They are not disclosing who this 3rd country is.

This is simply whitewashing information. Many countries forbid using evidence gathered by torture. Well just hire unnamed third country to torture the information out and then provide the info where needed as legal assistance. Problem solved.

This method of information gathering created a a whole set of legal issues if these practices will be accepted.

Sumadelet January 15, 2022 10:30 AM

Re: voice over compressed voice channels:

Proceedings of the IEEE International Conference on Consumer Electronics Berlin (ICCE-Berlin), Berlin, Germany, 6-9 September, 2015
Data transmission via GSM voice channel for end to end security


ELMAR, 2008. 50th International SymposiumVolume: 1
Performances of Digital Modulations for Data Transmission over Voice Dedicated Channels

Worth reading to give background on why @Clive Robinson is so sceptical about data-over-compressed-voice-codecs.

I read somewhere (can’t find it now) of a demonstration of sending data in parallel to voice by getting roughly 1.6 kbit/s throughput with a minor decrease in the voice intelligibility (presumably MOS score).

Moving from technology demonstrations to actual practical equipment that can be used in the field under less than ideal conditions is a hard task, not to be underestimated.

Sumadelet January 15, 2022 2:01 PM

Re: data over compressed voice channels

NOT voice over compressed voice channels – I didn’t proofread the previous posting adequately.

Anyway, I found the reference to transmitting ‘hidden’ data over ACELP

IEEE International Conference on Acoustics, Speech and Signal Processing, 2008. ICASSP 2008.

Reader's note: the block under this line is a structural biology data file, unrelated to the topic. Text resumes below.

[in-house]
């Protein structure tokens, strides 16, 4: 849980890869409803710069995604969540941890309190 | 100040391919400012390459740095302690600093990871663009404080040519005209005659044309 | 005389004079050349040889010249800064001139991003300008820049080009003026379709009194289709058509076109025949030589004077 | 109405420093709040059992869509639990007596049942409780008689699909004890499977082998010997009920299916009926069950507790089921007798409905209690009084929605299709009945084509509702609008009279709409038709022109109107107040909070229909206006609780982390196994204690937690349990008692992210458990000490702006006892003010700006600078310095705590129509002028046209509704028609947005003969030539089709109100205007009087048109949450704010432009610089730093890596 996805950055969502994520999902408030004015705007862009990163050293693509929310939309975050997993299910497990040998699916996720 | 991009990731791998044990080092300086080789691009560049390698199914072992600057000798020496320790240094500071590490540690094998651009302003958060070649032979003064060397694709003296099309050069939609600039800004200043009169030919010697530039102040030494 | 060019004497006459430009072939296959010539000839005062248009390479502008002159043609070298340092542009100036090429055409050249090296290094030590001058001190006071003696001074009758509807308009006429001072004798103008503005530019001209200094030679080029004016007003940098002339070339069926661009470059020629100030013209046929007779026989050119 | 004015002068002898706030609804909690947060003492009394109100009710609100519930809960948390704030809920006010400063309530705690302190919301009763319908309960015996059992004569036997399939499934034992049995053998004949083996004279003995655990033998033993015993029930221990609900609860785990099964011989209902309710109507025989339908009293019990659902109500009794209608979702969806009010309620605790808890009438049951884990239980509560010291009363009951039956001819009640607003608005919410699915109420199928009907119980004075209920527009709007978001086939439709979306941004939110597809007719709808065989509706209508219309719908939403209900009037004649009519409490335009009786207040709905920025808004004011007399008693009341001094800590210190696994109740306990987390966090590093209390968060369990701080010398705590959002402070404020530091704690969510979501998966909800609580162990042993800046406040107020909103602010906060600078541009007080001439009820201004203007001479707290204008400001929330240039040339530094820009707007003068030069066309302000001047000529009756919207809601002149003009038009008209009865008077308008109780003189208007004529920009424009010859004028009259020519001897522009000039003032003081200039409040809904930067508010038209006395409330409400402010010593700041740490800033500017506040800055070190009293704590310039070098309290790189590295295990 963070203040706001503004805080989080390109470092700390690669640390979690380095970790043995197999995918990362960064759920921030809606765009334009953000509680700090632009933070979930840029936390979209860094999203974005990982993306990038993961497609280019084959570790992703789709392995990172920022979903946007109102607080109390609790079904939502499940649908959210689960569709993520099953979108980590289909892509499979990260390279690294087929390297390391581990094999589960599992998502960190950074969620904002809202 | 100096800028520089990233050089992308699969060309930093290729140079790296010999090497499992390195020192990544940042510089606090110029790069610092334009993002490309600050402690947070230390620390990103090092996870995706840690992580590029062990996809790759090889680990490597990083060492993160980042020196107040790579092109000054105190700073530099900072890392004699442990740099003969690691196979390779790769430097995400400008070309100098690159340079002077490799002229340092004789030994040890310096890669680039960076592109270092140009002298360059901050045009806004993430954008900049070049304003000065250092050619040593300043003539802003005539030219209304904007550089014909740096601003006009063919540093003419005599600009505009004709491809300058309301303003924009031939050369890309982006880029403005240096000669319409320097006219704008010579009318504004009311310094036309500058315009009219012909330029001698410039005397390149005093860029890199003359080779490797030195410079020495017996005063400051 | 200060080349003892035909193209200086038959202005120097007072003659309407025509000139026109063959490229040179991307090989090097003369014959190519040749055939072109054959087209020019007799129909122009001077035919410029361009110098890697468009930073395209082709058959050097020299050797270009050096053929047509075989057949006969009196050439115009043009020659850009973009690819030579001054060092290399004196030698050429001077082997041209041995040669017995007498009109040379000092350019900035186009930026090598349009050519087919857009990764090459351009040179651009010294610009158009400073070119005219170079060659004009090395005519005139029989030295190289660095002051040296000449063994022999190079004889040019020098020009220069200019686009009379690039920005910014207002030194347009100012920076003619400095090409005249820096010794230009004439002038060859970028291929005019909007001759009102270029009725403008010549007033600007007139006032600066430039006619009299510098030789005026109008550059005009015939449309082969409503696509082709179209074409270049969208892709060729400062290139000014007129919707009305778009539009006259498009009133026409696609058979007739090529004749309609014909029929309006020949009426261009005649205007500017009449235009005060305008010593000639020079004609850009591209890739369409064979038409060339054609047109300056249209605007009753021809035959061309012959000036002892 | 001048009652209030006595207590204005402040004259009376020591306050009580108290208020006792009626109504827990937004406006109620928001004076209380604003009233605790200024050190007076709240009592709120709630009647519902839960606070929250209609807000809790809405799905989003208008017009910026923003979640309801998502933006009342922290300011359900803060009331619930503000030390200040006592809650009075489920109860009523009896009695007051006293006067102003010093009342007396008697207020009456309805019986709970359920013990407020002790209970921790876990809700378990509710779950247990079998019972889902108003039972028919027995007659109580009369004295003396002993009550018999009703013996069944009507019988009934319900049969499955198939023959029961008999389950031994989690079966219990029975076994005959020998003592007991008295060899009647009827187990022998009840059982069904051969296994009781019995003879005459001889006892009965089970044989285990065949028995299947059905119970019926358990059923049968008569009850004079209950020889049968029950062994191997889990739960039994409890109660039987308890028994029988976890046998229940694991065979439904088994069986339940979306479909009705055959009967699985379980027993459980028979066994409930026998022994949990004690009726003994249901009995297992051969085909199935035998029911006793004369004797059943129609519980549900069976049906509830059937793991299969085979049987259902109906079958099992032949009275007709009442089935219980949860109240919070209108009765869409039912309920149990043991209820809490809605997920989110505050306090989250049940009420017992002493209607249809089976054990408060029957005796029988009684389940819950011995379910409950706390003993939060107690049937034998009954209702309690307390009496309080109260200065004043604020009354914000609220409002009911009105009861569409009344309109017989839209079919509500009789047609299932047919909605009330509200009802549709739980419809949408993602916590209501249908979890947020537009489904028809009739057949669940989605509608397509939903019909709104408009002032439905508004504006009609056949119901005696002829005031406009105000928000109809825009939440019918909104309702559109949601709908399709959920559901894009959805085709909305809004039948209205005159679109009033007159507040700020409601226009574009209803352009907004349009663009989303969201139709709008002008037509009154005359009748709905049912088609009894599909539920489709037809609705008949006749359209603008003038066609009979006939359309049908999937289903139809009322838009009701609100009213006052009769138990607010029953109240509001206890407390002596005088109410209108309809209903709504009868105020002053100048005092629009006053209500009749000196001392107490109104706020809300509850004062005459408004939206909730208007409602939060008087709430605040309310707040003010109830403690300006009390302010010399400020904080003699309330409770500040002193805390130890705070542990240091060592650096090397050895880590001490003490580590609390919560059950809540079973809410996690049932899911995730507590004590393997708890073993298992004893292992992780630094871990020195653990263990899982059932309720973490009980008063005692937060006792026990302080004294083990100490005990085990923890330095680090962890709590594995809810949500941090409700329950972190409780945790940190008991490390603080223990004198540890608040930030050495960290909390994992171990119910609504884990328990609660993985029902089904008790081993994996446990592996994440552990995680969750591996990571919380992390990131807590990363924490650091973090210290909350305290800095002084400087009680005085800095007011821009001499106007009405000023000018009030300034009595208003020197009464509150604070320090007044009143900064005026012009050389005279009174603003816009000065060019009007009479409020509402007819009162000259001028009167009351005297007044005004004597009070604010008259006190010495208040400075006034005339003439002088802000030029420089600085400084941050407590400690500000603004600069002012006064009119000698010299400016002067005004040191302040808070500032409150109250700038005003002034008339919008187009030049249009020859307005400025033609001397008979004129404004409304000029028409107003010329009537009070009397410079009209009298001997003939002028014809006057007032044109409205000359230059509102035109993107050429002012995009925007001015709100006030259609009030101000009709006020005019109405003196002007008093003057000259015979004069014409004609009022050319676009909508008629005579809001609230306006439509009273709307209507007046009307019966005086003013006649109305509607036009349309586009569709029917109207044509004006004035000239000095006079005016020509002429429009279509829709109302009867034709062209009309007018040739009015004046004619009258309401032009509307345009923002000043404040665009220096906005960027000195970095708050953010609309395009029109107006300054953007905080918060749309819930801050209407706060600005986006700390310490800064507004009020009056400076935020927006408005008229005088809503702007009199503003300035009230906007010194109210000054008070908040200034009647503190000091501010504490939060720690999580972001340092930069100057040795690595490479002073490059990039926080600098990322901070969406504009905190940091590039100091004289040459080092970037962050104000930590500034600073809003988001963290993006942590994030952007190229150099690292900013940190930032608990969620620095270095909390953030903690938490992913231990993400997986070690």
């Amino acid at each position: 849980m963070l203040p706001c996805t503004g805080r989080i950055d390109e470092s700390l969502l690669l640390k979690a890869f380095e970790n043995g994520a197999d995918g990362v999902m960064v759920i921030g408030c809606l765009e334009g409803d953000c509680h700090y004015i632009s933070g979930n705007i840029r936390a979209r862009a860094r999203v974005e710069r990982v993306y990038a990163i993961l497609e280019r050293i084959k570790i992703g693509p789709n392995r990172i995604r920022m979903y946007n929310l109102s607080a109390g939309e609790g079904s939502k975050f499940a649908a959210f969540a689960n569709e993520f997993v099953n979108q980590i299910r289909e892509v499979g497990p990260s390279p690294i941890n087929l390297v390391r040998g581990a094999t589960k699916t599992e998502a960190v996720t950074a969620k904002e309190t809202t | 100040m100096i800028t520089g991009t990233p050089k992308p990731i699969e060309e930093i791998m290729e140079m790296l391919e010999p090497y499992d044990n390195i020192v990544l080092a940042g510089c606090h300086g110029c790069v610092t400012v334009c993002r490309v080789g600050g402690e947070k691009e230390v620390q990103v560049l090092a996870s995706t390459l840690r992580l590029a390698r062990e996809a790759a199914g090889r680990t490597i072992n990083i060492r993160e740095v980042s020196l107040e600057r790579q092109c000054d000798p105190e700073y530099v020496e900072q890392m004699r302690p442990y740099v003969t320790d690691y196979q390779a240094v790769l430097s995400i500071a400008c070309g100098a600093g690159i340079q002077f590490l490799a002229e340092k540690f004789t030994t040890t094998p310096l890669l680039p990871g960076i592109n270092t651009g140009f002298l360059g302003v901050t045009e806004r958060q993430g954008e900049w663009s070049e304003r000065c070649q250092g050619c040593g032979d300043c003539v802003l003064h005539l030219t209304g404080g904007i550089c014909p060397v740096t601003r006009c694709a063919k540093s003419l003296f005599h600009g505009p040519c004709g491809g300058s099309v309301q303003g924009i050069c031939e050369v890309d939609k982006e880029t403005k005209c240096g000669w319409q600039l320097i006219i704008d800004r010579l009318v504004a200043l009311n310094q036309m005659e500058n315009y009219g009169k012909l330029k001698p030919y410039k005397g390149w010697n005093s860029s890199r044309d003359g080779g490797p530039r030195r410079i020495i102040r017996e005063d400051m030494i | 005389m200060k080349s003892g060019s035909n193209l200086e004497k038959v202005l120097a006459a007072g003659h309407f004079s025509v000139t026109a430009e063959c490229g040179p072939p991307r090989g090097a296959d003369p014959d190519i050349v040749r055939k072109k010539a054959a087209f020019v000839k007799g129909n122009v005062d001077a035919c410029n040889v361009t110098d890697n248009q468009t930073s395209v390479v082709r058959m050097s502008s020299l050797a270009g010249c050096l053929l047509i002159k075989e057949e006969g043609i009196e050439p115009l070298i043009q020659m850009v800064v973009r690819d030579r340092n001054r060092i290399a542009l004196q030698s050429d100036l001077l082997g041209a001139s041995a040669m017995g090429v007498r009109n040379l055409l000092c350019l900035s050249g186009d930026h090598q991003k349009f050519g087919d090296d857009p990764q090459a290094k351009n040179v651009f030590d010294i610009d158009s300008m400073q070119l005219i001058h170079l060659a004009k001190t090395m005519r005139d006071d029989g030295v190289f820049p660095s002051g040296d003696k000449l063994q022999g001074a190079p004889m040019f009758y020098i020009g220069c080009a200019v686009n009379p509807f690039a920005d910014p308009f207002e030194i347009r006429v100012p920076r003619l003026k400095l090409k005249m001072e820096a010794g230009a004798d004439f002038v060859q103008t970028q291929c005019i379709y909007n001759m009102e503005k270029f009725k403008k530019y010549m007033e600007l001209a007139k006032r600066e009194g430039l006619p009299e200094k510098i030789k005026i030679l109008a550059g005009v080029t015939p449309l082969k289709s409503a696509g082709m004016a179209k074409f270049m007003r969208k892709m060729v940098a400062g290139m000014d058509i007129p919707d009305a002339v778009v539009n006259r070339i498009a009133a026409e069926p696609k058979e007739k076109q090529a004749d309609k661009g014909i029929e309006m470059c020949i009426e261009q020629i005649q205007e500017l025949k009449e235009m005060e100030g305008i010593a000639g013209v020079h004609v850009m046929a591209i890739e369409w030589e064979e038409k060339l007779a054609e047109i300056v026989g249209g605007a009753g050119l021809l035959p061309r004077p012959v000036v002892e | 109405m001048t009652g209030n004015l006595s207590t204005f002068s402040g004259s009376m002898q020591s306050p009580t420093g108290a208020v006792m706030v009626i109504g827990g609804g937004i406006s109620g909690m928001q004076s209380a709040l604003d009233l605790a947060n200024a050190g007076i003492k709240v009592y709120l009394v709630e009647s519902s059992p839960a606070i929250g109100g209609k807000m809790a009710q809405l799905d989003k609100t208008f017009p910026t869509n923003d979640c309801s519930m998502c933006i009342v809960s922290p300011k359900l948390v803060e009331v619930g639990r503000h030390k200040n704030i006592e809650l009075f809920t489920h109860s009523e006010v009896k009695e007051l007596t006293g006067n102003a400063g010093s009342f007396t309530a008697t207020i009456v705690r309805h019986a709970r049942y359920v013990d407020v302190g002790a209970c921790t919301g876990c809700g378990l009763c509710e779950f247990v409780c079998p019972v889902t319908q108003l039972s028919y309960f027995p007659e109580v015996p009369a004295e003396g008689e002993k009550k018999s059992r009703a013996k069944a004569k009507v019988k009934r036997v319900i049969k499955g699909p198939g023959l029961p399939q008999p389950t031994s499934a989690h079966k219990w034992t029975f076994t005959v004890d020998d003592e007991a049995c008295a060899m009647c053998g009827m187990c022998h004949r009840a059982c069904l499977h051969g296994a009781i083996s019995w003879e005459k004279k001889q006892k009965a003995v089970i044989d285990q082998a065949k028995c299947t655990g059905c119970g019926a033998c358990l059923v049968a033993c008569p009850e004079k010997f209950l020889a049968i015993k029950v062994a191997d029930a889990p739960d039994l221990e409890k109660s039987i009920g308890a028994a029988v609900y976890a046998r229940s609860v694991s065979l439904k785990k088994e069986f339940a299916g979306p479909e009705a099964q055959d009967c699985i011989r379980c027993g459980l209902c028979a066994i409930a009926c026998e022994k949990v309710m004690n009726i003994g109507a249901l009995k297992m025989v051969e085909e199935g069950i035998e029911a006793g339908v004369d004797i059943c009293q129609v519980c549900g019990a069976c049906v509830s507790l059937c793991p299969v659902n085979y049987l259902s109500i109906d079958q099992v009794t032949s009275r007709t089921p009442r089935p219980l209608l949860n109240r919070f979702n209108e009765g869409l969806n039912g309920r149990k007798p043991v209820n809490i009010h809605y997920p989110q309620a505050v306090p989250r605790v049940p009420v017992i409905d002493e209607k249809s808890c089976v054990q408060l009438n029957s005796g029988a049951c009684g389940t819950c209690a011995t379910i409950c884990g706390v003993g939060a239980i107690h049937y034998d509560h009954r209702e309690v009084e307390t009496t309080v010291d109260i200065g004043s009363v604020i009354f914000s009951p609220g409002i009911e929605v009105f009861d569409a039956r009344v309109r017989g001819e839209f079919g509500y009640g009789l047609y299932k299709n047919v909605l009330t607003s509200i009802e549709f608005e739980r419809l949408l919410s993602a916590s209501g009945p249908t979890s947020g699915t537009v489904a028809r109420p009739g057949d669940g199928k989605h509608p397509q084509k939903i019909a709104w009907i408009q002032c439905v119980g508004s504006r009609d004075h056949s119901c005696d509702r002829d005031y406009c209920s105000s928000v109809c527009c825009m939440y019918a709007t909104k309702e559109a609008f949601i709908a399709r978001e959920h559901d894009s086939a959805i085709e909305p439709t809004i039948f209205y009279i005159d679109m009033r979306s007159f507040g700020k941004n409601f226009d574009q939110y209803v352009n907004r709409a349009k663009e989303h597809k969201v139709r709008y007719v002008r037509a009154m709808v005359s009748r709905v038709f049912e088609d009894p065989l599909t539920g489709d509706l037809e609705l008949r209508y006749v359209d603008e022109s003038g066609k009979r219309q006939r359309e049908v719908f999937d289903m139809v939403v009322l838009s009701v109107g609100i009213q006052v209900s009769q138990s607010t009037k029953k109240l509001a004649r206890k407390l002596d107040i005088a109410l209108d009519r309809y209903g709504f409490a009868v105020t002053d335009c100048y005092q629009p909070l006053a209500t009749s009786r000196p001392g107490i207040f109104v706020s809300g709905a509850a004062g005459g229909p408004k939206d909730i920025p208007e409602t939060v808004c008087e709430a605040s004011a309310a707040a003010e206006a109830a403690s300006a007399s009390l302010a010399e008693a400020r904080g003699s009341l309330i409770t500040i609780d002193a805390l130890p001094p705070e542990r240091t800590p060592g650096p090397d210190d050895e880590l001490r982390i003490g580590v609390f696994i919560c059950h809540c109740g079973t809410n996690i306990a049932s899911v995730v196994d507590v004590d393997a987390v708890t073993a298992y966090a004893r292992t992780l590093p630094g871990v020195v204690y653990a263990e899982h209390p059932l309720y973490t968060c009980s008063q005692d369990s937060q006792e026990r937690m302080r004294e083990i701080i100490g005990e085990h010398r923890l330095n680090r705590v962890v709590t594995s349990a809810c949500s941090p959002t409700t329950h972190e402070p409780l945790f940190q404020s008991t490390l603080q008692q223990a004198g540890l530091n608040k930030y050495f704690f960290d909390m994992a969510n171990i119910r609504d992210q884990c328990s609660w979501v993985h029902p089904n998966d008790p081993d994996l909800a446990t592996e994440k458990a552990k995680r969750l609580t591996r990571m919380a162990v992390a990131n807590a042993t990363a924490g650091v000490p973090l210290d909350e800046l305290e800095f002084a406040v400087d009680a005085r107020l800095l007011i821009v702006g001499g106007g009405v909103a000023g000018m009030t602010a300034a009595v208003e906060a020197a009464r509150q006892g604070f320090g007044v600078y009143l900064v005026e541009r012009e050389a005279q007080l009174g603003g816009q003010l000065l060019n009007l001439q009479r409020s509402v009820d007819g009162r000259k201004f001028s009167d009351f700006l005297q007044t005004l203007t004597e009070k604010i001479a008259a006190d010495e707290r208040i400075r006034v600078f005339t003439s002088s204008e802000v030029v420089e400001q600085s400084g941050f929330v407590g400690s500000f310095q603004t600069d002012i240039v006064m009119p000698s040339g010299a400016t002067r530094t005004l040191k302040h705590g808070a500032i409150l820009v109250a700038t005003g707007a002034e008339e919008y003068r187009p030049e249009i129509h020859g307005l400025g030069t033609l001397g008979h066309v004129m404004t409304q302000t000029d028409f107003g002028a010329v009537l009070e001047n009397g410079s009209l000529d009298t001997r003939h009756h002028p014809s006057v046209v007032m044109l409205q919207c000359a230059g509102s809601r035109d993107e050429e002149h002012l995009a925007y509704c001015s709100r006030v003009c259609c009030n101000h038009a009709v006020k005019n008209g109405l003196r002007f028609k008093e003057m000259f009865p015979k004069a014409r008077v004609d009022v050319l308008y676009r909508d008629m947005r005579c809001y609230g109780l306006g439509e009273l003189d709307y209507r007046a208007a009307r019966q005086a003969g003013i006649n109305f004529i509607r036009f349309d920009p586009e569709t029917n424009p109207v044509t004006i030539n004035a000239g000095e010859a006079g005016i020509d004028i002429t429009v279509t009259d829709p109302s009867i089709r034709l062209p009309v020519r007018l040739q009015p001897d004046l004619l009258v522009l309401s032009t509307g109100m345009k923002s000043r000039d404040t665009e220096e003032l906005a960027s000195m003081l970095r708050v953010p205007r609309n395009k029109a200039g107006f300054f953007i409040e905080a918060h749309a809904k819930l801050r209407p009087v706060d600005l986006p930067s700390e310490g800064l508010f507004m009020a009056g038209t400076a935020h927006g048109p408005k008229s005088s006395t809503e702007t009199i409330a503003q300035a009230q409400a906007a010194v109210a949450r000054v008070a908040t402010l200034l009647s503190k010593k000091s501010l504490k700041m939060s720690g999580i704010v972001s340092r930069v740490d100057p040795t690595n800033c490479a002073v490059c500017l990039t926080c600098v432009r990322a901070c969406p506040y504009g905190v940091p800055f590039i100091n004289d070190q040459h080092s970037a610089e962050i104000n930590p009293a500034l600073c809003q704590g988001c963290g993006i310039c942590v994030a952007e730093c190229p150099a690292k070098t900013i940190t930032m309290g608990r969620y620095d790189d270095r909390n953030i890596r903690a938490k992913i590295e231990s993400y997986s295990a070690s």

High rate data hiding in ACELP speech codecs


The concept has been examplarily [sic] applied to the AMR speech codec (12.2 kbit/s mode) and it is shown that steganographic data can be reliably transmitted at a rate of up to 2 kbit/s both with a negligible effect on the subjective quality of the coded speech and with reasonable computational complexity.

Note that, as ever, a laboratory demonstration does not mean a practical implementation is easy, or even possible.

Anonymous. January 16, 2022 2:08 PM

A few commenters seem to have missed a key point: there are no US defendants. Precisely for some of the issues raised above, this data could not be used in US court cases except in very limited circumstances; consequently, no US-based suspects were arrested.

SpaceLifeForm January 18, 2022 9:23 PM

@ Ted, ALL

A few commenters seem to have missed a key point: there are no US defendants.

Patience Young Grasshopper.

Remember, over 100 Anom phones were shipped to NYC.

Remember, an Airtag in a car does not track the driver, but the car.

And the other occupants.

Rudy, your slip is showing.

Casus Belli January 23, 2022 10:50 AM

For legal reasons, the FBI did not monitor outgoing messages from Anom devices determined to be inside the U.S. Instead, the Australian Federal Police (AFP) monitored them on behalf of the FBI, according to previously published court records.

U.S. authorities are looking for Australian criminals in this case, and the involvement of foreign nationals in serious organized crime in the United States apparently leads to a jursidiction of martial law with somewhat looser requirements for a warrant.